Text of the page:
• In process operation 12, the system stores this Reference Image for use throughout the session and, potentially as a reference in future sessions. In one embodiment, process operation 12 stores the calibrated eye gazing data that was generated in process operation 11 via the process described in FIG. 9A and FIG. 12 (process operation 1230) In another embodiment, process operation 12 stores the Reference Voice described in FIG. 11A.
  • The process in FIG. 1 continues with the start or initiation of a new session. This is depicted as process operation 13 wherein the session begins. Control then transfers to operation 14. In process operation 14, the student or user logs into the system with a user name and password in a conventional manner known in the art. Control then transfers to operation 15.
  • In process operation 15, the system performs an initial check to verify the user's identity. In addition, one embodiment allows for this initial check to verify the user's identity and also perform process operations 901 through 936 of FIG. 9A and/or FIG. 12 (process operation 1230). In this instance process operations 901 through 936 and 1230 could be conducted before or after the initial check to verify the user's identity. In another embodiment, process operations 1101 through 1119 of FIG. 11 could be operated within process operation 15. In this instance the initial check to verify the user's identity, the eye gazing calibrated process, or the Voice Reference could be operated in any order or combination. Control then transfers to operation 16.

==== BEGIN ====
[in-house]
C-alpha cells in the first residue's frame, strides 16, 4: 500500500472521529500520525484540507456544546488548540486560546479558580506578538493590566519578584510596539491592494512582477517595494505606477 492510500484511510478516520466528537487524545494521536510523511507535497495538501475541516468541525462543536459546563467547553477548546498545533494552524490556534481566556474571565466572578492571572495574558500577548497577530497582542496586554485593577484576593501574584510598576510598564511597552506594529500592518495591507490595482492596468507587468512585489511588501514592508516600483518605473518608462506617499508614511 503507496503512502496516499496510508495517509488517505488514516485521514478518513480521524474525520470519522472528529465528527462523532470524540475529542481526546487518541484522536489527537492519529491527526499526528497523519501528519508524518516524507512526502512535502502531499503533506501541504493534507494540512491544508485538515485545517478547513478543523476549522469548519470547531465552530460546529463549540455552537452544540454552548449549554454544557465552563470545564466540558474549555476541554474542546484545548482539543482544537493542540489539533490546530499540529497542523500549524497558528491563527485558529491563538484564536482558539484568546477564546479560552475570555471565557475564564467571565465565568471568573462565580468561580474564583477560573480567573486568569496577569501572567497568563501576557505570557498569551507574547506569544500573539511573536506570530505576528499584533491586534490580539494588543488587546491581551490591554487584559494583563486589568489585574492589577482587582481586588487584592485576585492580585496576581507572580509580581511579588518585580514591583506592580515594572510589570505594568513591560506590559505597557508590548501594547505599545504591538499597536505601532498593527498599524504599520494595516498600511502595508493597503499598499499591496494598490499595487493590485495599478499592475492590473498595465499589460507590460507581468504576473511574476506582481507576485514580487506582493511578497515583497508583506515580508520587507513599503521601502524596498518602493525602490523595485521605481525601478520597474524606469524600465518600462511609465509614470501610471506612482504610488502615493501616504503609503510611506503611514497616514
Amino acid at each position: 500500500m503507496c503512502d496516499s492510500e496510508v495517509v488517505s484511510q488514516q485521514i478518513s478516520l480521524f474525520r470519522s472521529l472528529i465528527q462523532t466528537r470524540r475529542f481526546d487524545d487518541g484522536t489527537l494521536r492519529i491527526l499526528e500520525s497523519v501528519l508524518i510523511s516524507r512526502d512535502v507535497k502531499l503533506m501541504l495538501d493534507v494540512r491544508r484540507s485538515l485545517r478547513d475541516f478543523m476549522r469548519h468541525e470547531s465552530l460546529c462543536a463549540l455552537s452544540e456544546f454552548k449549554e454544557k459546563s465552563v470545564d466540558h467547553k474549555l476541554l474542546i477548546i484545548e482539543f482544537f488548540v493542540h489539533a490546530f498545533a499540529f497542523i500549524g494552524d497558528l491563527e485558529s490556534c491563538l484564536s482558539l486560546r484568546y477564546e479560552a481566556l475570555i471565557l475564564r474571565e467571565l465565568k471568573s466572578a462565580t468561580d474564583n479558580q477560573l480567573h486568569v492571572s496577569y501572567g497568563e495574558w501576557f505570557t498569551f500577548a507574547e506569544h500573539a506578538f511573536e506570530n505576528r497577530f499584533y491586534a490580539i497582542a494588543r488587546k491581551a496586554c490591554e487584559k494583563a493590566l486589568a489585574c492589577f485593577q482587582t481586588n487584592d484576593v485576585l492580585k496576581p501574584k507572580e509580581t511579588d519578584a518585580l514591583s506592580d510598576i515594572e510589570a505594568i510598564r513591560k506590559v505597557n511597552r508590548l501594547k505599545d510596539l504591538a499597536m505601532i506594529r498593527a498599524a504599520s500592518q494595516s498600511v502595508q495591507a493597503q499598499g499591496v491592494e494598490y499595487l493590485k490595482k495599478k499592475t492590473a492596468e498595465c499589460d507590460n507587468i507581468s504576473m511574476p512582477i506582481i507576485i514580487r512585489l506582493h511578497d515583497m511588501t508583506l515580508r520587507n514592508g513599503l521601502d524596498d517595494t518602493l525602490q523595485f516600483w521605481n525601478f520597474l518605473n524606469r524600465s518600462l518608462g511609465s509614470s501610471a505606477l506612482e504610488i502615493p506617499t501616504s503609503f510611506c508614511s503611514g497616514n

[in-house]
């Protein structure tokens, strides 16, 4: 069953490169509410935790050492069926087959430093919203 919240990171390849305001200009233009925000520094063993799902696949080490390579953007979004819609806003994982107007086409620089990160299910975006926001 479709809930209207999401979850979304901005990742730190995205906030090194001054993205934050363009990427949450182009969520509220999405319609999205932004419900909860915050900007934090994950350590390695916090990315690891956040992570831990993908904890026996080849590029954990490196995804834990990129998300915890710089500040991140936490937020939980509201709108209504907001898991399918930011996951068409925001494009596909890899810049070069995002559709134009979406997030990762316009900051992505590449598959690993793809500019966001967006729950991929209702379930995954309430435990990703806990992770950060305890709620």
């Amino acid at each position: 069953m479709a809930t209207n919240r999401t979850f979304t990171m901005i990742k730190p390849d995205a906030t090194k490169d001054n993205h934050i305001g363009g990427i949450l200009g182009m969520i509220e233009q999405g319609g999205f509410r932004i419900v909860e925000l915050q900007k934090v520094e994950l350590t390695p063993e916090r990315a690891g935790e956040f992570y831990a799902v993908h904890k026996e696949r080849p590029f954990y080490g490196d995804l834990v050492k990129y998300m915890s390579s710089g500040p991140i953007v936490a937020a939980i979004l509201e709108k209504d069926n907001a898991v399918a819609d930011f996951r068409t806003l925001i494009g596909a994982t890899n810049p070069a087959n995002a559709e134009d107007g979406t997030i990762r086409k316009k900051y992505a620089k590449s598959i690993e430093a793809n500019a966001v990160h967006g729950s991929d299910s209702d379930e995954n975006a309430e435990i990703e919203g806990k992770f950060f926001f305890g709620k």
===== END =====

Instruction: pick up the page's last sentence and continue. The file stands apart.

• Process operation 16 can include the operations of GleimCheck, Gleim Detect, GleimEyeCheck, and GleimVoiceDetect. GleimCheck often incorporates both the facial recognition (process operation 215) and pulse detection (process operation 230). It can also incorporate GleimEyeDetect. However, in an embodiment of process operation 16, process operations 215, 230 or GleimEyeDetect could be turned off, so GleimCheck is only a facial recognition or pulse detection system/method. Therefore, process operation 16 can incorporate facial recognition, eye gazing, pulse detection, collaboration detection, and voice detection in any combination.
  • In an exemplary embodiment, in process operation 16, the system performs ongoing, or periodic, verification that the authorized user is still operating the system, e.g. that the user has not logged in and then walked away and left someone else to continue the session. As an illustrative example, the system/method can confirm each student has a pulse and is not using a photograph to trick the system/method. In another embodiment, process operation 16 can be used with GleimEyeCheck (discussed below) and/or GleimVoiceDetect (discussed below). In this embodiment, process operation 16 performs ongoing, or periodic, verification that the student's eyes are not gazing off-screen as well as verifying no other voices can be heard except the respective student's voice.